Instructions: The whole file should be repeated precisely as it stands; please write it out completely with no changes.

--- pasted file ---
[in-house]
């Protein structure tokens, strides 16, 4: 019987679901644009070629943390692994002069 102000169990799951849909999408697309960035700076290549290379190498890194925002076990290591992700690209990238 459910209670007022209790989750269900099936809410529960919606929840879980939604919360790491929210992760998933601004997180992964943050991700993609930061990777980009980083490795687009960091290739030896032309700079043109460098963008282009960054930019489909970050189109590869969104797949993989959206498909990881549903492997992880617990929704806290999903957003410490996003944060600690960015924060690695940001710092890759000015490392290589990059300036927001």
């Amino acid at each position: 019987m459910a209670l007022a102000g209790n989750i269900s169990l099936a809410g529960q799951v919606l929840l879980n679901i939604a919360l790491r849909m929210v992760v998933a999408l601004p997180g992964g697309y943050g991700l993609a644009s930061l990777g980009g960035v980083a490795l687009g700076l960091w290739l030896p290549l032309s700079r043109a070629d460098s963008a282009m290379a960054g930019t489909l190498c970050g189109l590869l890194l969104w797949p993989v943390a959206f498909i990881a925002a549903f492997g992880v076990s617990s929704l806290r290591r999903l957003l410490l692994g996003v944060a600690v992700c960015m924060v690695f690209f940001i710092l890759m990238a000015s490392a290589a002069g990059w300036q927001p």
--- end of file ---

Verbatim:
[in-house]
């Protein structure tokens, strides 16, 4: 019987679901644009070629943390692994002069 102000169990799951849909999408697309960035700076290549290379190498890194925002076990290591992700690209990238 459910209670007022209790989750269900099936809410529960919606929840879980939604919360790491929210992760998933601004997180992964943050991700993609930061990777980009980083490795687009960091290739030896032309700079043109460098963008282009960054930019489909970050189109590869969104797949993989959206498909990881549903492997992880617990929704806290999903957003410490996003944060600690960015924060690695940001710092890759000015490392290589990059300036927001």
């Amino acid at each position: 019987m459910a209670l007022a102000g209790n989750i269900s169990l099936a809410g529960q799951v919606l929840l879980n679901i939604a919360l790491r849909m929210v992760v998933a999408l601004p997180g992964g697309y943050g991700l993609a644009s930061l990777g980009g960035v980083a490795l687009g700076l960091w290739l030896p290549l032309s700079r043109a070629d460098s963008a282009m290379a960054g930019t489909l190498c970050g189109l590869l890194l969104w797949p993989v943390a959206f498909i990881a925002a549903f492997g992880v076990s617990s929704l806290r290591r999903l957003l410490l692994g996003v944060a600690v992700c960015m924060v690695f690209f940001i710092l890759m990238a000015s490392a290589a002069g990059w300036q927001p």